Figure 2 illustrates the extended recurrence plot of imaging data. Figure 2(a) shows the two locations of two pixels in the image, i.e., $p\u2192=(xp,yp)$ and $q\u2192=(xq,yq)$. As $Rxp,yp,xq,yq$ is the four-dimensional data, spatial recurrence patterns can only be visualized in the reduced-dimension space. For example, Fig. 2(b) shows the 3D visualization with three dimensions $xp$,$xq$,$yq$ that are arbitrarily selected from the four-dimensional space. It is difficult to get a complete picture of the extended recurrence plot $Rp\u2192,q\u2192$. Only partial recurrence information can be visualized due to arbitrary selection of dimensions and conditional restriction. Also, it will be even more difficult to create the extended RP for three-dimensional imaging data because $p\u2192$ and $q\u2192$ will be three-dimensional vectors of spatial coordinates, i.e., $(xp,yp,zp)$ and $(xq,yq,zq)$. As a result, $Rp\u2192,q\u2192$ will involve a total of six dimensions. The extended RP method in Eq. (2) is influenced by the curse of dimensionality and cannot adequately provide effective visualization of spatial data. There is a definite need to develop new recurrence methods and tools for recurrence analysis of spatial data that can provide effective characterization and quantification of recurrence patterns, as well as provide better visualization capability.

Network theory opens a new area to investigate the recurrence patterns of spatial data. Note that social networks, computer networks, and neural networks have received increasing interests in the past decade.^{16–18} The complex interactions between components within a system can be readily represented as the node-to-node interactions in the network. Although the network theory has been widely used for the analysis of nonlinear and nonstationary dynamics in complex systems,^{11,19,20} little has been done for recurrence analysis of spatial data through network theory. A network $G={V,E}$ is constructed by a set of nodes, $V$, and a set of edges, $E$. Donner *et al.*^{20} introduced the recurrence network for nonlinear time series analysis. The recurrence matrix, $Ri,j$, is used to derive the adjacent matrix, $Ai,j$, of the recurrence network as

where $\Delta i,j$ is the Kronecker delta used to avoid artificial self-loop in the network. The recurrence network is an undirected and unweighted network for nonlinear time series analysis. Yang *et al.* derived the self-organizing network structures of networks from the recurrence adjacency matrix $Ai,j$^{21} and further leveraged self-organizing network for variable clustering and predictive modeling.^{22–24}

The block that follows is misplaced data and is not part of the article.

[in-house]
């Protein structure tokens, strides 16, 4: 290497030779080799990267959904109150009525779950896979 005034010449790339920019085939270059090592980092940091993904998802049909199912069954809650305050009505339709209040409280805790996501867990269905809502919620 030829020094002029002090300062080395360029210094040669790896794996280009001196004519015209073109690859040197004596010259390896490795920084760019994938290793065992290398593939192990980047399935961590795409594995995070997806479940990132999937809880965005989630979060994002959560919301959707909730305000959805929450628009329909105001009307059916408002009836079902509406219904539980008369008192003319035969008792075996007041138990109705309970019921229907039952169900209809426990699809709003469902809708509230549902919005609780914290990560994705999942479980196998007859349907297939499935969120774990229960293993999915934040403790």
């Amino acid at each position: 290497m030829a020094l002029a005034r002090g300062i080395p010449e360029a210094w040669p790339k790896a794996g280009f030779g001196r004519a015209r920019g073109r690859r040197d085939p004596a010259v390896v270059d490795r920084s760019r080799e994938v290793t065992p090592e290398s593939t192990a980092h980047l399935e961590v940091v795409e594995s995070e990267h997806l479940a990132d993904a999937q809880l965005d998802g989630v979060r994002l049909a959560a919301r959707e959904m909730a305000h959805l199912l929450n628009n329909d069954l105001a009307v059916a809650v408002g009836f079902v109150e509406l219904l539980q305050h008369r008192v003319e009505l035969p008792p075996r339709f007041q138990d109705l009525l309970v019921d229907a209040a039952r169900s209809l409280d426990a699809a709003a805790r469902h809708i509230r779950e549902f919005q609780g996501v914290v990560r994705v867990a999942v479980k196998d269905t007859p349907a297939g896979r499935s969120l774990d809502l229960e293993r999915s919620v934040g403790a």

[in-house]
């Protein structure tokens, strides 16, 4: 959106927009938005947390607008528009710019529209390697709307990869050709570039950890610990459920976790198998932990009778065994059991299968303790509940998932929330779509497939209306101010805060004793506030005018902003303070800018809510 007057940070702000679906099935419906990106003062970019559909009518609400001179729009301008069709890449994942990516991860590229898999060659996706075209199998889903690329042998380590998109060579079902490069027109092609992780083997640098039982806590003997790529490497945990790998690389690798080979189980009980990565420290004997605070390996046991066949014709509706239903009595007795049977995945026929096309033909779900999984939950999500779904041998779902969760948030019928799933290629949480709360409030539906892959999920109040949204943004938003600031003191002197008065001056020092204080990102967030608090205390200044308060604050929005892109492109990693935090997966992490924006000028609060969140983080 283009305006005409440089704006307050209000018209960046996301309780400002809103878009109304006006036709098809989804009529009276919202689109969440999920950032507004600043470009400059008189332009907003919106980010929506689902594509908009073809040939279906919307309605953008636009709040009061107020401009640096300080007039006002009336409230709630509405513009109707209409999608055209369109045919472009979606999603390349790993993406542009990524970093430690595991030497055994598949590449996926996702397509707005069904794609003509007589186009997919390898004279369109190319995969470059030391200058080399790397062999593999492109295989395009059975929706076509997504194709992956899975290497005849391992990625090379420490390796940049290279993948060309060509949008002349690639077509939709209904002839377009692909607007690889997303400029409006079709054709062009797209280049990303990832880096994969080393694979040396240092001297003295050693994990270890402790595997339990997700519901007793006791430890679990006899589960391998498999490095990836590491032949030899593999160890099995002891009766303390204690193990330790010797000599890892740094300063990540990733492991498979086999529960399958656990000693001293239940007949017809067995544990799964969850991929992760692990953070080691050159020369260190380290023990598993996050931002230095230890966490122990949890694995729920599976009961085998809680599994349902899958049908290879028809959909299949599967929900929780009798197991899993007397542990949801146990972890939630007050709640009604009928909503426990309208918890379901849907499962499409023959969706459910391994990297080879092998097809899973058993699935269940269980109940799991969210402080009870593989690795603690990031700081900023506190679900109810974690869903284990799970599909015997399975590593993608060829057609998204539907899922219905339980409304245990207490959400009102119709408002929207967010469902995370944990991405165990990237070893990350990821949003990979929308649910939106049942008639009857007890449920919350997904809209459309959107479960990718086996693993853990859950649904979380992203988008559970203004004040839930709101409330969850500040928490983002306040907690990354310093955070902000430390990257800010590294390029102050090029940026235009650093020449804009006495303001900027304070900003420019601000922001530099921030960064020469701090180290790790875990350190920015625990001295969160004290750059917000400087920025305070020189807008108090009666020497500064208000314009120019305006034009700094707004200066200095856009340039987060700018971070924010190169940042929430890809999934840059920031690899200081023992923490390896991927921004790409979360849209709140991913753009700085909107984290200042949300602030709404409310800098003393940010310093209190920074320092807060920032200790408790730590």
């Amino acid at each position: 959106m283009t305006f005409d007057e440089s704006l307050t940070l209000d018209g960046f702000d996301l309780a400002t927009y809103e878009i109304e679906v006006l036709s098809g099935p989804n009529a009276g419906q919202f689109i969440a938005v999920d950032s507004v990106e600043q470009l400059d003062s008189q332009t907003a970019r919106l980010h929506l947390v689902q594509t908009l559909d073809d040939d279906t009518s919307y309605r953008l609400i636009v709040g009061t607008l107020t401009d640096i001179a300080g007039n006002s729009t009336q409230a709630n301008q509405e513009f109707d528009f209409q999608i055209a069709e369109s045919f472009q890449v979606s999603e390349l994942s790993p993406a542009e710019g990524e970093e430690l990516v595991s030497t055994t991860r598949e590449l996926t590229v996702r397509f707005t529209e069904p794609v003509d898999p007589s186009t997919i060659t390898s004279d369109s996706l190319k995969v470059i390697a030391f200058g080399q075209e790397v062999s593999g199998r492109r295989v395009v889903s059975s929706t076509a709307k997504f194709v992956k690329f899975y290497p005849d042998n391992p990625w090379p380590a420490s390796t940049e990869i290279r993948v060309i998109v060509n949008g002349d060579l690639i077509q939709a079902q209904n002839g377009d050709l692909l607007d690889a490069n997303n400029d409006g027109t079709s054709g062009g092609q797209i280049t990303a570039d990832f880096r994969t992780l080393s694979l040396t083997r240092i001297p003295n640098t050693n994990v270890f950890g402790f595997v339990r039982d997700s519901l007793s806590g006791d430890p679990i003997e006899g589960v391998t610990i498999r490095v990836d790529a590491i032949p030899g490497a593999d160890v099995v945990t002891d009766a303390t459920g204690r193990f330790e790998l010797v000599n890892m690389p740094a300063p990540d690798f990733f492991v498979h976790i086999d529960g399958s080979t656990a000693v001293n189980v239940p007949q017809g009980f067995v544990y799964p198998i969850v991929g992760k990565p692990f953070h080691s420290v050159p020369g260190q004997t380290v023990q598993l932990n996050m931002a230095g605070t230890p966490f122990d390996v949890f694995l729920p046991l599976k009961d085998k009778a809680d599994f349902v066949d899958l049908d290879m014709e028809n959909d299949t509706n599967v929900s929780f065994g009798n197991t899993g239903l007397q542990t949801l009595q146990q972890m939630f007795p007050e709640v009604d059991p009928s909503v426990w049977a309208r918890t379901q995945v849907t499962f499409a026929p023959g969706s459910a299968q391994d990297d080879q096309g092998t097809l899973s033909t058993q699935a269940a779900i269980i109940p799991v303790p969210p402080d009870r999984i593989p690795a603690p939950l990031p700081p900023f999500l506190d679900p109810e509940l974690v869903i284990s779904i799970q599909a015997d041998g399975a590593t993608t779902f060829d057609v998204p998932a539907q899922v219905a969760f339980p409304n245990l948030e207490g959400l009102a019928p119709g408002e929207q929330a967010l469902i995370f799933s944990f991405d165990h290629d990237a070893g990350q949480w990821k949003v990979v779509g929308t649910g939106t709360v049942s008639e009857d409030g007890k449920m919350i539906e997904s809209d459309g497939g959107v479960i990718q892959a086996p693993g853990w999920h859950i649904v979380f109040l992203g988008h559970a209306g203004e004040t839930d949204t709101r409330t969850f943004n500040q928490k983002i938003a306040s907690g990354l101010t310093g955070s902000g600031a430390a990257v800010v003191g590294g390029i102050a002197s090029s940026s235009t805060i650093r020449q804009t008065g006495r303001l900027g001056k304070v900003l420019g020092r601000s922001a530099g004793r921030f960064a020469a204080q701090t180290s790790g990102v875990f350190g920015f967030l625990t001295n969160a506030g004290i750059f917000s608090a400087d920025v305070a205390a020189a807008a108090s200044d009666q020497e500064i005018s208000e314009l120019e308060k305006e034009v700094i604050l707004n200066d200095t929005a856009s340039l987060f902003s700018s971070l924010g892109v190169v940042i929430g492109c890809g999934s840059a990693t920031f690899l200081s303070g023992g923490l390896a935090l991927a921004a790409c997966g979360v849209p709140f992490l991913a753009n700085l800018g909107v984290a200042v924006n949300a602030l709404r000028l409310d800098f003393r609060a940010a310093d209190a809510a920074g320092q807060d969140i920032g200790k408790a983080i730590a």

An attractive feature of network representation is that each network node is flexible to represent the $xi$ in the time series, $s\u2192i$ in the state space, or each pixel in the imaging data. Network edges and weights preserve complex spatial structures and recurrence patterns. The other attractive feature is that network theory provides a rich set of statistical measures of network characteristics, which are also conducive to the characterization and quantification of system dynamics.^{25} Prior research efforts have also shown the relationship between these network statistics and traditional RQA measures and how they complement each other to characterize the nonlinear and nonstationary systems.^{11,19,20} However, very little has been done to develop the recurrence network approach for spatial data analysis. Therefore, we propose to investigate the application of weighted network representation of spatial data, and further leverage network statistics to build a predictive model that is aimed at predicting the surface finish from the UPM images.

## III. RESEARCH METHODOLOGY

Recurrence analysis focuses on the proximity of states in the state-space trajectory. The “position” and “values” of the states are essential to recurrence analysis although system dynamics evolves over time. For the nonlinear time series, the timestamp gives the “position” of the states in the lag-reconstructed state space. The state vector provides the “status” of system dynamics at a specific position. However, both “positions” and “values” of spatial data possess special structures that are different from time series. In other words, both spatial coordinates and pixel values should be considered in the recurrence analysis of spatial data. As shown in Fig. 3, if we only take the pixel values into account and overlook the spatial correlation as in traditional recurrence network methods [Eq. (3)], then two different images will generate isomorphic networks if these two images follow the same intensity distribution.